HIIT – that’s high-intensity interval training – has been the core subject of many training inquiries as of late. “When should I do HIIT? Is it better to get my cardio in before or after my weights session?” The answer comes down to a little bit of science and a lot of common sense. Many say that it’s better to perform your cardio beforehand, as it gets your heart rate up and can serve as a warm-up for your body.
Performing some cardio right before you weight train can be a nice warm up, but you can also target your warmup. For example, if you’re working chest, try warming up on a rower. Simply row 1,000 meters to get your shoulders, back, arms, and chest muscles warmed up and ready to go.
So, here’s the deal: both cardio and weight training burn fat and glycogen. What’s this glycogen I speak of? Glycogen is a polysaccharide that serves as the main storage form of glucose; aka, energy storage. When you work out with weights, your muscles are using the glycogen stores in your body as energy in order to lift and push harder, resulting in glycogen depletion.
Depending on your goals, training will always differ for each individual person. Say your goal is to build mass and muscle (and no, that doesn’t mean you HAVE to be bulking): this means you want the greatest part of your energy to be used in weight sessions.
HIIT Before Or After Strength?
Now, here’s where common sense comes in. If your training revolves mainly around building muscle, why would you perform cardio FIRST?! That just means you’re using up all of those helpful little glycogen stores on cardio – not weights! This results in the majority of your energy (if not all) being exerted throughout the cardio part of your workout, leaving you fatigued when it comes time to perform those weighted reps.
Ultimately, this means you are going to lift significantly weaker. If you keep that type of training up, your muscular goals will be harder to achieve – especially since building muscle and burning fat goes hand in hand, you want your weight training to come first. So, let’s get down to what you should really be doing.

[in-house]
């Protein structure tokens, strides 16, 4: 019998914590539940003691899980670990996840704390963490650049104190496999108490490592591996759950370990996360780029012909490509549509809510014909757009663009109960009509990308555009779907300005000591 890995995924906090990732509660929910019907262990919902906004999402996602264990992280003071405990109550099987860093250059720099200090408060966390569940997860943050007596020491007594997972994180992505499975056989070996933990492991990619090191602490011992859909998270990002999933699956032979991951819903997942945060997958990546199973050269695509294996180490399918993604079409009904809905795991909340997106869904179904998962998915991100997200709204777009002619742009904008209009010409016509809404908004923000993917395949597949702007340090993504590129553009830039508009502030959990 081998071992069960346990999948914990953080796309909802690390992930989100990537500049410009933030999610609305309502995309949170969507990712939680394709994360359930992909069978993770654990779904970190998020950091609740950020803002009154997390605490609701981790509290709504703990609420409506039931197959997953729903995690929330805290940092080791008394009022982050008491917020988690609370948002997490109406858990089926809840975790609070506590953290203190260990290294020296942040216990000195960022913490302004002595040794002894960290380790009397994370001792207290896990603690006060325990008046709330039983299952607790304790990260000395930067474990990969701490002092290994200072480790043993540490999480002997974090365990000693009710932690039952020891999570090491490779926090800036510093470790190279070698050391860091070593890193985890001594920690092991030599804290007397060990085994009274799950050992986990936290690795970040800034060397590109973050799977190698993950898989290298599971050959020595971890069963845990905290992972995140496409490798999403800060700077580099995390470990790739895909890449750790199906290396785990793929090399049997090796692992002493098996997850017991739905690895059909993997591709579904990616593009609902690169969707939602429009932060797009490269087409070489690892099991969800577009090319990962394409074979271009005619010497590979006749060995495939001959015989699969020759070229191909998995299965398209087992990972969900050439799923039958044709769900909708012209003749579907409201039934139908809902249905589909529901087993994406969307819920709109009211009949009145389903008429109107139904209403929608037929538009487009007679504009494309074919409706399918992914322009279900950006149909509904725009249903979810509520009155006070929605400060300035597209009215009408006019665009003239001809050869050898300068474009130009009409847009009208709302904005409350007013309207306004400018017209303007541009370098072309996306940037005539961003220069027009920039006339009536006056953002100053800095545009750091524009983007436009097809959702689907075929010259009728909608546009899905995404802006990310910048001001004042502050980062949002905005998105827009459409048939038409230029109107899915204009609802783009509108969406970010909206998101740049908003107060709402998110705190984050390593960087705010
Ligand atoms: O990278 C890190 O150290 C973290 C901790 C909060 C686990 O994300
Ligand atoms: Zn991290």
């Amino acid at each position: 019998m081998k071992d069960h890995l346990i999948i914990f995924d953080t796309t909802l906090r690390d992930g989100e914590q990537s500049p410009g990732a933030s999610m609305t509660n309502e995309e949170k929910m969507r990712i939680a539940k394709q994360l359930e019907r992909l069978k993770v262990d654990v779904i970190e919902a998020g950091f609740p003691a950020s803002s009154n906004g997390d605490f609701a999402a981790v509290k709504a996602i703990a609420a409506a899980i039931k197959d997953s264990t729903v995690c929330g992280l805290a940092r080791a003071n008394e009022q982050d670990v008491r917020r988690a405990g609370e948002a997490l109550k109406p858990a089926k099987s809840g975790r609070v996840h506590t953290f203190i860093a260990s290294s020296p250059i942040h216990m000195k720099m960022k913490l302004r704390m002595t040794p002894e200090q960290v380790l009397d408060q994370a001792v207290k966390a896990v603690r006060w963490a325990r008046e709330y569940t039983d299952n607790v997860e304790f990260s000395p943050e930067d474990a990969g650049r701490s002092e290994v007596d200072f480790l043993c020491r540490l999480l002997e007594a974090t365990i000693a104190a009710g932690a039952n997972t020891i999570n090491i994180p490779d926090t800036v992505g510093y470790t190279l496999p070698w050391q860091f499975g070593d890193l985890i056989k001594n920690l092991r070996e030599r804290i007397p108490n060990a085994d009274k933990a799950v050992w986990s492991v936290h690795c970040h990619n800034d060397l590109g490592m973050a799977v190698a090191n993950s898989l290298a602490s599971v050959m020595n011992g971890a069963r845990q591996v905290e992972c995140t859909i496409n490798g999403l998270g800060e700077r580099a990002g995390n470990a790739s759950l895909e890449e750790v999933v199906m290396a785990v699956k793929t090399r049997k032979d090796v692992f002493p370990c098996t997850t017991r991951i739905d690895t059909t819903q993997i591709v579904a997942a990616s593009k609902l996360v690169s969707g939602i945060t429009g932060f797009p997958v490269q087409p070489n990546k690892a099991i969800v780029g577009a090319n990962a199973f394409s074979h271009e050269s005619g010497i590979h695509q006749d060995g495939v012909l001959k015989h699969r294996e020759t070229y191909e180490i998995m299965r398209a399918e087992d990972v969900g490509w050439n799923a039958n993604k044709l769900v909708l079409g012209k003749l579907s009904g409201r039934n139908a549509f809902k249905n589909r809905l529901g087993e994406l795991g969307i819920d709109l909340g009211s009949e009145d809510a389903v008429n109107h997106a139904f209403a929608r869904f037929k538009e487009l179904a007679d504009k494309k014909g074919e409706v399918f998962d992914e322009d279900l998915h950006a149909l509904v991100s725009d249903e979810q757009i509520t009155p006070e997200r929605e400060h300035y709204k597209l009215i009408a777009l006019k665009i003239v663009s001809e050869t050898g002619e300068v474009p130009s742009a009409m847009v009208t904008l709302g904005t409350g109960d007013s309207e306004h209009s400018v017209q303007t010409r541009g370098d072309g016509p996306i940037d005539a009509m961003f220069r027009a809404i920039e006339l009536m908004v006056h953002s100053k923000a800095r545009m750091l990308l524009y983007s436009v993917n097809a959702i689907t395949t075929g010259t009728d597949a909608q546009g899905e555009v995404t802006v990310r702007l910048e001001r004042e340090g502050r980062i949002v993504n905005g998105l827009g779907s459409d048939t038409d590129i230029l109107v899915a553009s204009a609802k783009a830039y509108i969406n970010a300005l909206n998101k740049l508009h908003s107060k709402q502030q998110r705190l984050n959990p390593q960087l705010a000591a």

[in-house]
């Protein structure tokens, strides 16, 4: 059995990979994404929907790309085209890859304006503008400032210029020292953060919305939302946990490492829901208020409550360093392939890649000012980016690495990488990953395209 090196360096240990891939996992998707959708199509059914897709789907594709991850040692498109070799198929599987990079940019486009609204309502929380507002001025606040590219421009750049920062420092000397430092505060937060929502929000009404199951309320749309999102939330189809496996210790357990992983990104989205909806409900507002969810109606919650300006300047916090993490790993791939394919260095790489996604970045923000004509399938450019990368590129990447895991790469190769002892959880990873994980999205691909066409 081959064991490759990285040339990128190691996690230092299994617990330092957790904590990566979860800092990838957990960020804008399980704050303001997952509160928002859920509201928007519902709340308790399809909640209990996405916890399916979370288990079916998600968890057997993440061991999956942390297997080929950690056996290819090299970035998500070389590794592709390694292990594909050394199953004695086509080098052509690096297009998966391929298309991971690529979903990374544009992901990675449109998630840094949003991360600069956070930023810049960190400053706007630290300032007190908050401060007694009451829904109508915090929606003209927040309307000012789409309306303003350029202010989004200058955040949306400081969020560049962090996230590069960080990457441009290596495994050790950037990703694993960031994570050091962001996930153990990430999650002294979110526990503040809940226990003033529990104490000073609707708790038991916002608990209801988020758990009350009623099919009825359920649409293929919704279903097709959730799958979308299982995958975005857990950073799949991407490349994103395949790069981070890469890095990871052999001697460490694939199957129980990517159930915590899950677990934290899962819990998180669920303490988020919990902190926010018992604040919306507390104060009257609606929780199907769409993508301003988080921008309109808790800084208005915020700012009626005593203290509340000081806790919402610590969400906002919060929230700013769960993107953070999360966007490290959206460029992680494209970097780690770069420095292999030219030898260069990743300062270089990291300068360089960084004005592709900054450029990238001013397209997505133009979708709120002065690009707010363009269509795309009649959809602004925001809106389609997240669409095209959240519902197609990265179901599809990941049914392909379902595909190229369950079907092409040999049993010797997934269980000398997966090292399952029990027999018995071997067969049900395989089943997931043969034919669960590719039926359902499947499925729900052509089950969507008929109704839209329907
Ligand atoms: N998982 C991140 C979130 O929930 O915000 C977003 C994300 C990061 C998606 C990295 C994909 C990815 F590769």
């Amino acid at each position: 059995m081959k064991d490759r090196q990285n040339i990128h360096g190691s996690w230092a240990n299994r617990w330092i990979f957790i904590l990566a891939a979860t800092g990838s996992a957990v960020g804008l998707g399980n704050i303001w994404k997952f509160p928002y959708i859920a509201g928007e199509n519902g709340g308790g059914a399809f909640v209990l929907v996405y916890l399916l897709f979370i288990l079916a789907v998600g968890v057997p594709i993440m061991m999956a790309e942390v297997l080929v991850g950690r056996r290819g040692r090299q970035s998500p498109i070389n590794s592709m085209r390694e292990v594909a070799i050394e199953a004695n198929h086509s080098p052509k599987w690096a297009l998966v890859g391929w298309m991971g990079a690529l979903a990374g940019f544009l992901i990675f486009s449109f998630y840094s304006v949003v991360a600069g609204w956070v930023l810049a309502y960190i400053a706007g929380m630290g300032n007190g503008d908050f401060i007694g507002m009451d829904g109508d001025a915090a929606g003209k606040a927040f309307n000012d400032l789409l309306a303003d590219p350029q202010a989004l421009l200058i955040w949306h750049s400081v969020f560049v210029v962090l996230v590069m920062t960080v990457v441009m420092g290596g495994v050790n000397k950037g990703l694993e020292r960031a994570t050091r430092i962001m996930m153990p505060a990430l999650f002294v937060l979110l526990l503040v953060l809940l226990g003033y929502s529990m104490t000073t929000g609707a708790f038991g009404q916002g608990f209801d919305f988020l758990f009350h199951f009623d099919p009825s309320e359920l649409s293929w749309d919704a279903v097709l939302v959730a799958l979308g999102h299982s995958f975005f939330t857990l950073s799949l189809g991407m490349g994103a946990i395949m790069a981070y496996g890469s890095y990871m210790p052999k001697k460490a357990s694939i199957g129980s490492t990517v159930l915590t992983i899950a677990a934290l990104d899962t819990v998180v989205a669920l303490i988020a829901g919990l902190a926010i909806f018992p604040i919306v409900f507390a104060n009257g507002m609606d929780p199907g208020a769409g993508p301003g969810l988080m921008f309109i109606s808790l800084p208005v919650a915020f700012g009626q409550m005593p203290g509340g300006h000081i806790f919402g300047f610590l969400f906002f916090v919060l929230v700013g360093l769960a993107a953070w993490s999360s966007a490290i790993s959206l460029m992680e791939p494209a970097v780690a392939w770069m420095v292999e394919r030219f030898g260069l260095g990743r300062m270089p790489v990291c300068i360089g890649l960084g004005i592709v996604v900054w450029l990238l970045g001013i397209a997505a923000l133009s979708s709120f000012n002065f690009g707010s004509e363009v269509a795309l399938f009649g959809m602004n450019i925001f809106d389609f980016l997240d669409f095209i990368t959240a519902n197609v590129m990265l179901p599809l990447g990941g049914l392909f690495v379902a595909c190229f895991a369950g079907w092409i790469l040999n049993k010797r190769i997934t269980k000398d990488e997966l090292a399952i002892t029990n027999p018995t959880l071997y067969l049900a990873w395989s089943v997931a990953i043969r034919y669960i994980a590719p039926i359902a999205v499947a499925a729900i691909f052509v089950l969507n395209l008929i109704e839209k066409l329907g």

This we know: weights first, cardio second (though there is an exception, which we’ll get to). In order to burn fat at both an efficient and an increased rate, do your cardio routine post-weights. Going back to glycogen, when you train with weights first, you use those glycogen stores as energy, leaving them depleted.
What this now means for your body is that once you finish with the weights and begin your cardio, there are no more full glycogen stores – so all that your body has left are fat stores to burn up in order to use energy. Here’s the breakdown: performing your weight training session first uses up glycogen stores, resulting in fat stores being used to power through cardio after your weighted workout. What this means is you are burning body fat. That’s quite simple, isn’t it? Now, let’s get to that exception I mentioned.
The Exception to the Rule
This is as straightforward as it gets – if you are going to do cardio before weight training, do it at least a couple of hours beforehand. For example, get your HIIT done sometime in the morning or early afternoon, and then hit the weights that evening. That way, you’re giving your body sufficient time in between workouts to recover. This gives you the opportunity to eat and refuel your body, remembering to drink plenty of water and get your protein intake in between workouts, as well.
Another critical part of training most people forget about when they’re feeling great from hitting the weights and sweating it out is that they forget to stretch. Yes, your body does indeed recover better when you take those few precious moments after training to cool down while your muscles are all still warm. That is actually the best time for post-workout stretching. So remember, hit the weights first, cardio second, stretching third, and you’ll be on your way to burning fat and defining those muscles.